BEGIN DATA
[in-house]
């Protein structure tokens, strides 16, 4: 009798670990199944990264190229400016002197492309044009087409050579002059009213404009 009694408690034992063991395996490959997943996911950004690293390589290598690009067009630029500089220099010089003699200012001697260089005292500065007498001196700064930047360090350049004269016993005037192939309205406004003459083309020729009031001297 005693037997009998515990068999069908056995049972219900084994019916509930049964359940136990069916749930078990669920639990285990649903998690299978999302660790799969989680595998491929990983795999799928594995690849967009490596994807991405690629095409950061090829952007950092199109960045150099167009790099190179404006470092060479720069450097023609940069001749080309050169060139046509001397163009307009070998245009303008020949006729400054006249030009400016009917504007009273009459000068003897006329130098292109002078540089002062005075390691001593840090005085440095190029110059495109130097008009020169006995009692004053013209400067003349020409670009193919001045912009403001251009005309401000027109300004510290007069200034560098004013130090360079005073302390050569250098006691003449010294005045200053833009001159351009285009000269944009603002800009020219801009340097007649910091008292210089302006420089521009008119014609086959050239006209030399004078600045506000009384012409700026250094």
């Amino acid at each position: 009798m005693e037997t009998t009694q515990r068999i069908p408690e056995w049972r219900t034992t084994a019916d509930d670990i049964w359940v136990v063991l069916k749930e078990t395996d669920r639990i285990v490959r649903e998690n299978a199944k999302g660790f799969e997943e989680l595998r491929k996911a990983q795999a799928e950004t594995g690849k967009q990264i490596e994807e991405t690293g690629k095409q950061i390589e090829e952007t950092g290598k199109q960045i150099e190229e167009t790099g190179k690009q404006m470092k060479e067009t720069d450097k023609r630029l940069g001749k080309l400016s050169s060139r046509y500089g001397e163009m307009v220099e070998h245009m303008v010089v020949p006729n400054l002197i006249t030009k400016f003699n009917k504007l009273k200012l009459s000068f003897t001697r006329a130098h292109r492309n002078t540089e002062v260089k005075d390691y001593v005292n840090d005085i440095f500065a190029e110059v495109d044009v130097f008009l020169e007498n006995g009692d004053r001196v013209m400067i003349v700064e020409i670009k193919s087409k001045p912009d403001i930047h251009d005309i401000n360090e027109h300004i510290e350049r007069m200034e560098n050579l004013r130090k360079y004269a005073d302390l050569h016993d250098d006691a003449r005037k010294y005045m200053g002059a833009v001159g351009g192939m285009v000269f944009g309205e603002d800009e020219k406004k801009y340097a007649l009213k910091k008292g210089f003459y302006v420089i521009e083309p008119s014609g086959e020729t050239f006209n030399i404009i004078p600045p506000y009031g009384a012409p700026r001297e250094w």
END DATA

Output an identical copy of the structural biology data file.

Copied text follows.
[in-house]
């Protein structure tokens, strides 16, 4: 009798670990199944990264190229400016002197492309044009087409050579002059009213404009 009694408690034992063991395996490959997943996911950004690293390589290598690009067009630029500089220099010089003699200012001697260089005292500065007498001196700064930047360090350049004269016993005037192939309205406004003459083309020729009031001297 005693037997009998515990068999069908056995049972219900084994019916509930049964359940136990069916749930078990669920639990285990649903998690299978999302660790799969989680595998491929990983795999799928594995690849967009490596994807991405690629095409950061090829952007950092199109960045150099167009790099190179404006470092060479720069450097023609940069001749080309050169060139046509001397163009307009070998245009303008020949006729400054006249030009400016009917504007009273009459000068003897006329130098292109002078540089002062005075390691001593840090005085440095190029110059495109130097008009020169006995009692004053013209400067003349020409670009193919001045912009403001251009005309401000027109300004510290007069200034560098004013130090360079005073302390050569250098006691003449010294005045200053833009001159351009285009000269944009603002800009020219801009340097007649910091008292210089302006420089521009008119014609086959050239006209030399004078600045506000009384012409700026250094």
């Amino acid at each position: 009798m005693e037997t009998t009694q515990r068999i069908p408690e056995w049972r219900t034992t084994a019916d509930d670990i049964w359940v136990v063991l069916k749930e078990t395996d669920r639990i285990v490959r649903e998690n299978a199944k999302g660790f799969e997943e989680l595998r491929k996911a990983q795999a799928e950004t594995g690849k967009q990264i490596e994807e991405t690293g690629k095409q950061i390589e090829e952007t950092g290598k199109q960045i150099e190229e167009t790099g190179k690009q404006m470092k060479e067009t720069d450097k023609r630029l940069g001749k080309l400016s050169s060139r046509y500089g001397e163009m307009v220099e070998h245009m303008v010089v020949p006729n400054l002197i006249t030009k400016f003699n009917k504007l009273k200012l009459s000068f003897t001697r006329a130098h292109r492309n002078t540089e002062v260089k005075d390691y001593v005292n840090d005085i440095f500065a190029e110059v495109d044009v130097f008009l020169e007498n006995g009692d004053r001196v013209m400067i003349v700064e020409i670009k193919s087409k001045p912009d403001i930047h251009d005309i401000n360090e027109h300004i510290e350049r007069m200034e560098n050579l004013r130090k360079y004269a005073d302390l050569h016993d250098d006691a003449r005037k010294y005045m200053g002059a833009v001159g351009g192939m285009v000269f944009g309205e603002d800009e020219k406004k801009y340097a007649l009213k910091k008292g210089f003459y302006v420089i521009e083309p008119s014609g086959e020729t050239f006209n030399i404009i004078p600045p506000y009031g009384a012409p700026r001297e250094w």